• As church budgets tighten, they are looking at shrinking High School ministries and concluding that their ROI (return on investment), is not good enough. Many pastors and board members remember the heyday of church youth ministry… “We use to have a 100 teens here every Wednesday night!”  That ship has sailed people. It’s possible but not nearly as common. There are pockets in the States where large group youth ministry still works but our culture has changes since the 80s and 90s. And it’s going to continue to get worse. Event based youth ministry is dying in the states, and is dead in Australia, England and in Canada, from what my friends in those countries tell me. It’s alright though. We can still continue to make disciples. And maybe even do it better. But churches need to stop getting rid of older youth workers. As we shift gears to a more relational model, it will become increasingly important for churches to keep old guys around who know how to make disciples, and who can recruit and train parents and volunteers with more veracity and ease. I shudder to think where youth ministry would be without the parachurch. I can count on two hands the number of youth workers I know in their 40s that are still being paid by a local church. Almost everyone I know that is helping shape the youth ministry world on a macro level is not in a local church. It’s sad but true.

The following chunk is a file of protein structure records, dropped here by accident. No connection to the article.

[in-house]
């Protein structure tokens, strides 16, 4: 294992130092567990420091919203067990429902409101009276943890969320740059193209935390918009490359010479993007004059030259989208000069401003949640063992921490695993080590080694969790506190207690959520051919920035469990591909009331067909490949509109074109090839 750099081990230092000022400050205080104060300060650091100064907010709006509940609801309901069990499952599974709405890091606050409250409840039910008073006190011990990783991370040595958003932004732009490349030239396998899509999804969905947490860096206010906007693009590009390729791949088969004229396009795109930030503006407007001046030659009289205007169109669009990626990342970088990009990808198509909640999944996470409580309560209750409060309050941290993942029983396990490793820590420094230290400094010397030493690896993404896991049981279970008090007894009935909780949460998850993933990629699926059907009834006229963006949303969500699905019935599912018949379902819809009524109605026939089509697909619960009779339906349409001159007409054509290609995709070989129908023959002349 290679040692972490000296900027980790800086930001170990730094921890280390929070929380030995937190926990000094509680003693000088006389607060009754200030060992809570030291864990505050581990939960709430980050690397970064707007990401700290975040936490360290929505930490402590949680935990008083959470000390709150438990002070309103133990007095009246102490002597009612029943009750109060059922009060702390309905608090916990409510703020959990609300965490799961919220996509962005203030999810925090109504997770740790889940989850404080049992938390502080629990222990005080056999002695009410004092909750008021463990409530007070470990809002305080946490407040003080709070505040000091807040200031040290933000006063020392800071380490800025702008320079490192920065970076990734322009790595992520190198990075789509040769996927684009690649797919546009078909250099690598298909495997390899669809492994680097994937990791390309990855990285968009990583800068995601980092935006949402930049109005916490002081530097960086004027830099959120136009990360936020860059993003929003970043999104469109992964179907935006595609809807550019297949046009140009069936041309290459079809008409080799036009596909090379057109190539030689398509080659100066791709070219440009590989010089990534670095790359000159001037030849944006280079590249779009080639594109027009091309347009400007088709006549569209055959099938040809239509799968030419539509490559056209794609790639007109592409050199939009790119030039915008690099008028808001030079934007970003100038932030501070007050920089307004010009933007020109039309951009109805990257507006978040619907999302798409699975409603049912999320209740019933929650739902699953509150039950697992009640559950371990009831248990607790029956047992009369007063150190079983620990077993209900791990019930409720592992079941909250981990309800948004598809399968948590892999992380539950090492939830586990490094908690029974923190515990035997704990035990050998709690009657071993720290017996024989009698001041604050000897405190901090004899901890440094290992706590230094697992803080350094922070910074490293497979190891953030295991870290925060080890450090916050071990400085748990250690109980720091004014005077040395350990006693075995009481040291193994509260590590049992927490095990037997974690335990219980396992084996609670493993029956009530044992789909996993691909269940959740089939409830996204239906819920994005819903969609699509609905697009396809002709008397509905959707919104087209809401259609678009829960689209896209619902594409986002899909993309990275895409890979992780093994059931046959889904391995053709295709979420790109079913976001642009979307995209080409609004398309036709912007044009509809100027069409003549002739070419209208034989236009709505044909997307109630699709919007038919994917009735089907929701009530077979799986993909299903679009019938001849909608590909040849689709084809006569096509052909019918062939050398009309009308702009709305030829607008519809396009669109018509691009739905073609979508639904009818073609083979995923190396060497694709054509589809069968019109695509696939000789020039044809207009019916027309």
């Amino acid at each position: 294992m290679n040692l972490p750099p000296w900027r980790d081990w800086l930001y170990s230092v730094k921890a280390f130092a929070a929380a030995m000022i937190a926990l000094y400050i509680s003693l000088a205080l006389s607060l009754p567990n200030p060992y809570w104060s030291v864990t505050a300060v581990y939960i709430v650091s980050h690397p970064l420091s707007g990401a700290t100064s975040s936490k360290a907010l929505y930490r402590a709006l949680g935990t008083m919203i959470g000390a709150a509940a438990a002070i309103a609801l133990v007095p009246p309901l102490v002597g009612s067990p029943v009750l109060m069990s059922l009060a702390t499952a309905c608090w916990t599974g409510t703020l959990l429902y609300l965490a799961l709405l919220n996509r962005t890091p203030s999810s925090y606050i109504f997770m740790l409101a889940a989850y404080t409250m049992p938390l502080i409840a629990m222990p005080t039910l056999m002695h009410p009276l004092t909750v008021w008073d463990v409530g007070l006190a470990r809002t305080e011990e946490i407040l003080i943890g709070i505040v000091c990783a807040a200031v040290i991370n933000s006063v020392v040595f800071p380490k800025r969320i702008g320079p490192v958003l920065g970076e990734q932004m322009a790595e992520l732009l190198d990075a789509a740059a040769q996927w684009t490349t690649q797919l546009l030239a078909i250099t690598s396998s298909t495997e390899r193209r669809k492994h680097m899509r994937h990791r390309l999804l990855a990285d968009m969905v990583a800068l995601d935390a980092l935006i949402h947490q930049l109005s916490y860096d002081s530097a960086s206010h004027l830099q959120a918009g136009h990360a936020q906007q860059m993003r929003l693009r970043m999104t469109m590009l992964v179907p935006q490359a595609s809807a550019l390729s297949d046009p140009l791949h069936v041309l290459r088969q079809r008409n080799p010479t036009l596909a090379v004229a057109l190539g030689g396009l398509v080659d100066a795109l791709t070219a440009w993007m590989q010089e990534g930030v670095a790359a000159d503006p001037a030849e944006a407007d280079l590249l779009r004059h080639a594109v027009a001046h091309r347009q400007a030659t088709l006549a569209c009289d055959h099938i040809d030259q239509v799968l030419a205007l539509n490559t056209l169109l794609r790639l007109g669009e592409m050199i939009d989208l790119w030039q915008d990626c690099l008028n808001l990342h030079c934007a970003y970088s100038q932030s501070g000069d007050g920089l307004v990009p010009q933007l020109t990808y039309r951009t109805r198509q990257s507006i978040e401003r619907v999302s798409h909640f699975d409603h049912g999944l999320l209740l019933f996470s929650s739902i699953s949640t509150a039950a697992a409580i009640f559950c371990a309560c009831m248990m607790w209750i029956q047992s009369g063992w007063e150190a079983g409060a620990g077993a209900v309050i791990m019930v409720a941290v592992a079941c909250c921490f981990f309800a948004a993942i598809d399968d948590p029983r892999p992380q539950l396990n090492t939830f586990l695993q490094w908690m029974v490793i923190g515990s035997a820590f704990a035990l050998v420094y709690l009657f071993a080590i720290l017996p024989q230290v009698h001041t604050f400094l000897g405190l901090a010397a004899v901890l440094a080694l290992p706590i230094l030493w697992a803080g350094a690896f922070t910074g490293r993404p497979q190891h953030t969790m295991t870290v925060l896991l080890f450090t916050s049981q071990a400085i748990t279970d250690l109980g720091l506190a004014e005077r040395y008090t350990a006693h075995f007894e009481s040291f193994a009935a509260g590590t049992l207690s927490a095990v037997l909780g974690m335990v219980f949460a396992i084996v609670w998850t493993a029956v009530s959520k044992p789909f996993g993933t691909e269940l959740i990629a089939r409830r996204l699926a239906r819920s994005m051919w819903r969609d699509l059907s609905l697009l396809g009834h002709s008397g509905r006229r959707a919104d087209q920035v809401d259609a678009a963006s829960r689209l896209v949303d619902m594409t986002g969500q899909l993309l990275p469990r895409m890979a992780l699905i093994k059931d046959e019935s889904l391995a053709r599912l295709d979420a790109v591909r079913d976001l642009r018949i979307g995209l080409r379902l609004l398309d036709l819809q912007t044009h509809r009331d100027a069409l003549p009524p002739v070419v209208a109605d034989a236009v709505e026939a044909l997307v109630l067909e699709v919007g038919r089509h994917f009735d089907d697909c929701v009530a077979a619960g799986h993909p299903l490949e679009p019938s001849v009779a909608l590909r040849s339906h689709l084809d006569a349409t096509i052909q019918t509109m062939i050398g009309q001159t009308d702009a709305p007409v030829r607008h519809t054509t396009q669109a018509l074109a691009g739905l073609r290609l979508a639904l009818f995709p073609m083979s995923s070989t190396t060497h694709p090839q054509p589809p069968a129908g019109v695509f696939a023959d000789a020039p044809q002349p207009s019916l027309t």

The criticism of the parachurch that holds the most weight in my opinion is that the parachurch is horrible about connecting students they reach back to the local church. There are many factors that make this difficult. It is however, one of YD’s corporate values, and we fight for it, because it’s the right fight. We have church partnerships with some churches where they work for both Youth Dynamics and for the church. In addition, most of our staff are volunteers in their local church’s youth ministry teaching Sunday School or leading the youth group all together. A few weeks ago YD in Burlington, WA baptized 5 teenagers in a local lake. These included a couple of homeless teens we’d been working with for over 1 1/2 years. There were about 50 people there from 3 local churches to celebrate and embrace these kids in their new faith.

We are not in competition with the local church.  We are in partnership with it. I love Mike King’s term “church assisting organization.” We aim to be that, but unfortunately many parachurch youth ministries are just that. “Para” = Separate.

But as legitimate as this charge may be, it is my contention that many church’s youth ministries are just as disconnected from the main congregation as if they were subletting the building to a parachurch youth ministry. They meet on a night when no one else is there; they do not come on Sundays, the style and content of the youth ministry looks nothing like the main congregation.

Just because the church pays the salary of the youth worker doesn’t make the ministry connected to the local church.

I challenge churches to strategically connect their youth ministries to the main body life of the church. There are plenty of reasons that our student’s faith is not sticking after high school; this is one that is largely overlooked.

Could it be that one of the reasons students leave the church is because they were never connected to the church where their youth ministry was located in the first place? It was just a building they used for youth group.

It may just be that your church’s youth ministry is just as guilty as the rest of us.